AUGUSTA, Ga. — Following the U.S. Army’s decision to cancel fiscal 2022 procurement for its aerial electronic jamming pod, the program’s executive officer said the service is now in a “prove it” phase for the system.

“We’ve got to show that the MFEW [Multi-Function Electronic Warfare-Air Large] capability can operate in a robust environment and potentially on platforms, not just the Gray Eagle, but looking at diversified platform set … and looking for how MFEW will operate before we make a commitment on how we’ll necessarily go after a capability like MFEW in the future,” Mark Kitz, program executive officer for intelligence, electronic warfare and sensors, told C4ISRNET in an Aug. 19 interview.

In its FY22 budget, the Army canceled procurement for the airborne jamming pod mounted to a MQ-1C Gray Eagle, but it proposed $12 million research and development funds.

“I think over the next year, the Army is going to get some data and learn how this MFEW capability will enable how we want to operate in the future, and I think that data will then inform how we go forward with an MFEW-like capability,” Kitz said.

Officials have explained that the project the only program of record that provides brigade commanders with aerial electronic warfare and radio frequency-enabled cyber effects.

It also is one piece in a family of forthcoming electronic warfare systems that Army is working to deliver within the next few years to soldiers.

“All of our capabilities … when used in tandem — TLS-BCT [Terrestrial Layer System-Brigade Combat Team], TLS-EAB [Terrestrial Layer System-Echelons Above Brigade], MFEW Air Large — are all integrated to provide that EW and those cyber effects,” Willie Utroska, deputy project manager for electronic warfare and cyber, said during an Aug. 19 TechNet presentation.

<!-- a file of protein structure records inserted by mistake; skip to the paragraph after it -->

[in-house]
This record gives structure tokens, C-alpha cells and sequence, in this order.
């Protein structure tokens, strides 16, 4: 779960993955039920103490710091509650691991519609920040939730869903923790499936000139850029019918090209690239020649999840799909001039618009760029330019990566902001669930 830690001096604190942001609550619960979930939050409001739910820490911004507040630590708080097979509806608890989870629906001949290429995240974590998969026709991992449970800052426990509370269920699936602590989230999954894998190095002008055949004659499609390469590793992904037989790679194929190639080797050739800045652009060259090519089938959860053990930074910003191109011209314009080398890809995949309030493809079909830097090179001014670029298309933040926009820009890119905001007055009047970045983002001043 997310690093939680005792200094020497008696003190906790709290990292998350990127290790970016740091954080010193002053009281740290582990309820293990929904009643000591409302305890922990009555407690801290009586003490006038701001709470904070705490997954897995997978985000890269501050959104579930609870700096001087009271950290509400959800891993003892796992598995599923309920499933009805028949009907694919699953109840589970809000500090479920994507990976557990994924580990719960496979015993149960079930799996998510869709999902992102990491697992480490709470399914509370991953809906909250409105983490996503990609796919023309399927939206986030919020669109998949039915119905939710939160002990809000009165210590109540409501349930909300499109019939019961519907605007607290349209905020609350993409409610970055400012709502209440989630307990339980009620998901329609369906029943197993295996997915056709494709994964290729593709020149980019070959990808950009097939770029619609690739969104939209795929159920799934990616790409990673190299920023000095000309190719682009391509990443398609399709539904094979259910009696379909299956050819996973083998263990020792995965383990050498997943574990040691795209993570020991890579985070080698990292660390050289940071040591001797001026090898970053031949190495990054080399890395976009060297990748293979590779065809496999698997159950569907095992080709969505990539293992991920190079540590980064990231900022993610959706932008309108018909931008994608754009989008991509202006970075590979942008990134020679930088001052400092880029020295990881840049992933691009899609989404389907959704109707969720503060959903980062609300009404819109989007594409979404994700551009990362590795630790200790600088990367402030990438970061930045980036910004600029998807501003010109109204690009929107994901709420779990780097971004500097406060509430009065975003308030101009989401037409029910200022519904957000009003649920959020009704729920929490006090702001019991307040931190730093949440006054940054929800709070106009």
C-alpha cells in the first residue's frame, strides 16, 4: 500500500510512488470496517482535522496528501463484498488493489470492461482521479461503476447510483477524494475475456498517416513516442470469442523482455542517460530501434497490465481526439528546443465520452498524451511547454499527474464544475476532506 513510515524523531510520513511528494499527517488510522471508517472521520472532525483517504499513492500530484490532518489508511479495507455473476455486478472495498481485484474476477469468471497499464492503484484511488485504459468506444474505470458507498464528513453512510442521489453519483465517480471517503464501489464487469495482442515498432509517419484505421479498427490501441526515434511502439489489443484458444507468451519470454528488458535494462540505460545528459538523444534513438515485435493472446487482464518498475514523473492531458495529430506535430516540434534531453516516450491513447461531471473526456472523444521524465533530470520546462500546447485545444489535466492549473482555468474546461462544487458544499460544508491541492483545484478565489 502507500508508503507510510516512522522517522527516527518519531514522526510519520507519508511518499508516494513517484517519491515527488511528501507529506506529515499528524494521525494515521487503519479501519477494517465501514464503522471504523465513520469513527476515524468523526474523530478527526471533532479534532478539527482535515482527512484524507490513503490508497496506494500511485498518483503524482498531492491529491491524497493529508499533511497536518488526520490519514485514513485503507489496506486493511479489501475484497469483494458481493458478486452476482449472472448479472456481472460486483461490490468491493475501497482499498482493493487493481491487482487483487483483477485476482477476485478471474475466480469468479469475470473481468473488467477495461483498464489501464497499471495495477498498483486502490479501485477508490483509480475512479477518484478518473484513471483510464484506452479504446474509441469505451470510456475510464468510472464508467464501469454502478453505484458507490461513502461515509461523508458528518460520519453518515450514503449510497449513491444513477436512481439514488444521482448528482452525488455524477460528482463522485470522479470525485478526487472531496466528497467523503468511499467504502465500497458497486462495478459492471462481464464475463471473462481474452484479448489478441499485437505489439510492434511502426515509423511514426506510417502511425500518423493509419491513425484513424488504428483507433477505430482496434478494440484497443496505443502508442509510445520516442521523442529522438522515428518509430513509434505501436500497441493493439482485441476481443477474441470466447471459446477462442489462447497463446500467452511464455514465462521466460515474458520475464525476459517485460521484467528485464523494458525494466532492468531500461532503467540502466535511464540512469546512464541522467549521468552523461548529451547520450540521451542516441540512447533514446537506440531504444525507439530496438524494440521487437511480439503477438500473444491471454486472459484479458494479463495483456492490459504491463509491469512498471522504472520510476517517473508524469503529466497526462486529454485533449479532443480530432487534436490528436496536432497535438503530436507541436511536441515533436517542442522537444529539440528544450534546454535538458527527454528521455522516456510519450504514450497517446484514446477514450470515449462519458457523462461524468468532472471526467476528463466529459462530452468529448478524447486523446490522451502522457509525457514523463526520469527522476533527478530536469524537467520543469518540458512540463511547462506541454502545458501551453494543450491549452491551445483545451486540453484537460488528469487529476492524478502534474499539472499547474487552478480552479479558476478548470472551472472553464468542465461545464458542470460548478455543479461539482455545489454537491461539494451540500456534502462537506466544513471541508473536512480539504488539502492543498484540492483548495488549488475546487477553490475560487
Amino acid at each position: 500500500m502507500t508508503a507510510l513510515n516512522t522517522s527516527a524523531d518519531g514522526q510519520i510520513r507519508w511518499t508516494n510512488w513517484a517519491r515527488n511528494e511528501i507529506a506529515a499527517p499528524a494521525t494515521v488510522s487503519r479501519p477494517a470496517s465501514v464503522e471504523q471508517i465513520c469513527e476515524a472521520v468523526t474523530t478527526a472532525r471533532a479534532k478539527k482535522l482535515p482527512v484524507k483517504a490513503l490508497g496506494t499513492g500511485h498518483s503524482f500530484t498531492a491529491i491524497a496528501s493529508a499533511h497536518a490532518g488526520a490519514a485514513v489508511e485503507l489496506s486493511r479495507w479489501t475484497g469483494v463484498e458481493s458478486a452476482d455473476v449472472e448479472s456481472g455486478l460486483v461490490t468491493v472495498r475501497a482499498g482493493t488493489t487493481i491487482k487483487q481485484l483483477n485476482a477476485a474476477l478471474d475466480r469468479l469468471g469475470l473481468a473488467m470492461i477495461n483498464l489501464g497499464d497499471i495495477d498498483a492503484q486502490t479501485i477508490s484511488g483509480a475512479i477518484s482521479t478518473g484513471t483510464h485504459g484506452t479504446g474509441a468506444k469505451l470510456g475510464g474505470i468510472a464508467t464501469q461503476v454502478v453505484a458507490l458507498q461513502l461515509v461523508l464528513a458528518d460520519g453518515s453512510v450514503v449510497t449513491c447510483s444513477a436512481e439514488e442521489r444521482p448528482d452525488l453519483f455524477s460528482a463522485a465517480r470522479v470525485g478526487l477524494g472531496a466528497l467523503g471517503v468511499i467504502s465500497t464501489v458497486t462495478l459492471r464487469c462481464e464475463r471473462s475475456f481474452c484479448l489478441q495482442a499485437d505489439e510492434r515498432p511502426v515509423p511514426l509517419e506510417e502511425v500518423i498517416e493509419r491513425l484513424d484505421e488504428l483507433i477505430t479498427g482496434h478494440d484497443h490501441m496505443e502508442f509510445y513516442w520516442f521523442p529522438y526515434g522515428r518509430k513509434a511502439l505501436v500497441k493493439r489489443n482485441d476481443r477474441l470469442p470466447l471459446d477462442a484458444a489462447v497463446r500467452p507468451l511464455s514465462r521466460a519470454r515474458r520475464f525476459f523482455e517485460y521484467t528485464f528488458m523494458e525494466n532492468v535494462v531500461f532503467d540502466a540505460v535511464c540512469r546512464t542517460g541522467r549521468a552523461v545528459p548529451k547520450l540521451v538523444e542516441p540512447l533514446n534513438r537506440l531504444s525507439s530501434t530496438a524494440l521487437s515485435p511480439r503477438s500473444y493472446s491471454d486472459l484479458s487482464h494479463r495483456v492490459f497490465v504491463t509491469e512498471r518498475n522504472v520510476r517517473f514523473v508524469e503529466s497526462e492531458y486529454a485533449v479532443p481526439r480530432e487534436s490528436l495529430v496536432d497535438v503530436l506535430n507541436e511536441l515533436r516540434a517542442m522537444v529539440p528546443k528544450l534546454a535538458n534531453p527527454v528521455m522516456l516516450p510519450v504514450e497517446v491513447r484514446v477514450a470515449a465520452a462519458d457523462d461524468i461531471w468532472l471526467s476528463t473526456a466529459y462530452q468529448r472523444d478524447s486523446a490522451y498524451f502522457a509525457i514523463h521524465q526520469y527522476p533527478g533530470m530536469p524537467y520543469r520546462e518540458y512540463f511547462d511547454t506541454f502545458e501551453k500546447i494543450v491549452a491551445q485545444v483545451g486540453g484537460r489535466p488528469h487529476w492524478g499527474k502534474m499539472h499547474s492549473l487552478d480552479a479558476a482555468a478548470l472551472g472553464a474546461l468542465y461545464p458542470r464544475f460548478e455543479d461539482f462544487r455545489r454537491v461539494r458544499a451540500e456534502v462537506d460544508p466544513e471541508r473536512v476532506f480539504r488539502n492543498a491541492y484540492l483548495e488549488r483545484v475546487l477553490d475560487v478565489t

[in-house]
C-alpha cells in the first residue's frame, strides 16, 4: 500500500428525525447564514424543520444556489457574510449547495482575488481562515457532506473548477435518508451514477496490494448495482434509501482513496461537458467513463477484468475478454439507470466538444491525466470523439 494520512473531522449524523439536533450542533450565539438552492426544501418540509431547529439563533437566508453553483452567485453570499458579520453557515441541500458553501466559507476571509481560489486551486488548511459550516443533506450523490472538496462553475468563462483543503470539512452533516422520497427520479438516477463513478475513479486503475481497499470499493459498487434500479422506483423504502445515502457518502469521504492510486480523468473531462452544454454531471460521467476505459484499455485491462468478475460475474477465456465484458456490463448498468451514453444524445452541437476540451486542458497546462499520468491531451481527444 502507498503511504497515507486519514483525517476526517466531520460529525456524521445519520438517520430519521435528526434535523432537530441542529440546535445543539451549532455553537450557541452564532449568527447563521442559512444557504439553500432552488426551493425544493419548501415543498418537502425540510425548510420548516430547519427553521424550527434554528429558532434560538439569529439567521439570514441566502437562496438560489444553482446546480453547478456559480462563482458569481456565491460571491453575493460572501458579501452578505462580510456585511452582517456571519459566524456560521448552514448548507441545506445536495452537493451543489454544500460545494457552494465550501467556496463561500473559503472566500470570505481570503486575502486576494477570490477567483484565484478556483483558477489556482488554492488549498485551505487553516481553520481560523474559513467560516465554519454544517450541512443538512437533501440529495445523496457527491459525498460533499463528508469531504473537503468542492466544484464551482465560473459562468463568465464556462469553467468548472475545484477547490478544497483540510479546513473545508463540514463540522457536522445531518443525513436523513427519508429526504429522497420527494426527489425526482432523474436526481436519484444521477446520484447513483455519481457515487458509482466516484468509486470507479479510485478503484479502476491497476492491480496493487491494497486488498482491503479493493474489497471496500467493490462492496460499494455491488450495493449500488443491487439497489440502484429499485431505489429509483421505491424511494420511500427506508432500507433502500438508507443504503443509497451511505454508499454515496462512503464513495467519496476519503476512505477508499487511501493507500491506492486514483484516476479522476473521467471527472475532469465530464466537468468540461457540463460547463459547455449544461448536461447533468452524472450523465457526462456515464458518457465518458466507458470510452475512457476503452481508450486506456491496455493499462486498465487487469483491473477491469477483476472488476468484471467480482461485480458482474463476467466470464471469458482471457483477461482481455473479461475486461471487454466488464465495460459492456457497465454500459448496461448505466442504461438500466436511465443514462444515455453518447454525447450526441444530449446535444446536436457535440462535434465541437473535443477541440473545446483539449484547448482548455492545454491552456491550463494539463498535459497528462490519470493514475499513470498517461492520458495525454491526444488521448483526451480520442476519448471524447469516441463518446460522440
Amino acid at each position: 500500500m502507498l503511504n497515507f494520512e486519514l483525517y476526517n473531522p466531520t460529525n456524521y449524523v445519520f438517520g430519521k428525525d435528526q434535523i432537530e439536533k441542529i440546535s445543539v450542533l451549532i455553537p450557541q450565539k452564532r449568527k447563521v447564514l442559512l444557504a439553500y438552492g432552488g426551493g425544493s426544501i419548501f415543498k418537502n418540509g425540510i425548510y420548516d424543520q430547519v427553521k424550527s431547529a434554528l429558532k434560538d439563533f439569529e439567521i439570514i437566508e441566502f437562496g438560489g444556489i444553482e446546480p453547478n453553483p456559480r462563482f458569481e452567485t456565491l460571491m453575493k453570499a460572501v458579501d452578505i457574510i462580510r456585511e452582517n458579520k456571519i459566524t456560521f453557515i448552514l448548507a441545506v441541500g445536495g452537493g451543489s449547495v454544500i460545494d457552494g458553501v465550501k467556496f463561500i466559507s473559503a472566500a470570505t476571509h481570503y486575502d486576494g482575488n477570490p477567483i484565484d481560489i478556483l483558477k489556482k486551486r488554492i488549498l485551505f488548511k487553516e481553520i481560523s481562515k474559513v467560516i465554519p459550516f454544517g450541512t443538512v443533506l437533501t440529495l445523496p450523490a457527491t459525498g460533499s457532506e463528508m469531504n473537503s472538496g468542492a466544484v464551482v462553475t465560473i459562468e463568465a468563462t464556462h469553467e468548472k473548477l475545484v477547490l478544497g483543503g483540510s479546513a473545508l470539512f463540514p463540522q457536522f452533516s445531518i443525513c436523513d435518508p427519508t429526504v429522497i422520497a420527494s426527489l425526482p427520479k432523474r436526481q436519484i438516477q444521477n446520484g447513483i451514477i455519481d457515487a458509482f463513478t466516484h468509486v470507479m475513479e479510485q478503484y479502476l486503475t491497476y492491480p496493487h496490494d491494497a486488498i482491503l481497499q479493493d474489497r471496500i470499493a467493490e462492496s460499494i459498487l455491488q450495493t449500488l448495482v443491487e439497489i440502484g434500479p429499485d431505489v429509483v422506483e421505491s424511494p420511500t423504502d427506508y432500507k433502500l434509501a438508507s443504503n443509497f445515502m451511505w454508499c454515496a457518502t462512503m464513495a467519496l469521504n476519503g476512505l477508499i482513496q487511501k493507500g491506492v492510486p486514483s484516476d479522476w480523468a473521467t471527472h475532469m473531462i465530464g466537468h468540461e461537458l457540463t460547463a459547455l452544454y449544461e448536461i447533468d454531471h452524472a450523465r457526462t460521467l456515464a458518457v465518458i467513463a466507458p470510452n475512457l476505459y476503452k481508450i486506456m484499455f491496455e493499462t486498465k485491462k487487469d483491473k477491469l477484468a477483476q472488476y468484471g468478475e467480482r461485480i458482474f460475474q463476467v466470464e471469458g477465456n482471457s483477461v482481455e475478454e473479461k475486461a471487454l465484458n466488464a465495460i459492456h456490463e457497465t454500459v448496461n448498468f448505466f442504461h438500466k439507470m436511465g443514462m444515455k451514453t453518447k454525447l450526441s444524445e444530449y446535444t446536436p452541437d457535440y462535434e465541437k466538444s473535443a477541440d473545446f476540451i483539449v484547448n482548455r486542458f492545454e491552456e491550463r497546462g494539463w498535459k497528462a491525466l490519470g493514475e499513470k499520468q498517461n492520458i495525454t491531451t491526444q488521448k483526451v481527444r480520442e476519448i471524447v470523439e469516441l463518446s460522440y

The Army has included the system in multiple exercises — including Edge21, Multi-Domain Operations Live 21 and Forager, the nonlethal part of the Defender Pacific exercise — and is slated to participate in Project Convergence 21 ahead of a more robust operational test.

“In FY21 the program demonstrated performance that not only met design goals, exceeded requirements,” he said. “These near-term decisions and demonstrations that are ongoing, we’re collecting that body of knowledge, that body of evidence, so we can go back to our senior leaders and request the support, production decisions or restoring funding for production.”

While requirements explicitly state was designed to be integrated aboard Gray Eagles, officials stressed that the MFEW pod is platform agnostic.

It has flown on fixed-wing platforms in the past as part of testing, but officials declined to say if it might be outfitted to a different platform in the future.

One thing the Army is considering is what units might use MFEW. Initially, it was designed for combat aviation brigades. Now that might expand.

Kitz said the Army is working with the Multi-Domain Task Force in the Pacific, which has significant interest.

“Absolutely looking at different units, different operating environments, what type of range sensing can we get, what type of range and target types can we get, delivering attack effect, are there cyber capabilities that we can affect,” he said. “Assessing that capability will be key for any sort of future investment that we want to make in this capability, and, hey, it may prove out perfectly and it may prove out that those units absolutely need it, and then we’ll make a smart procurement decision from there.”

Mark Pomerleau is a reporter for C4ISRNET, covering information warfare and cyberspace.

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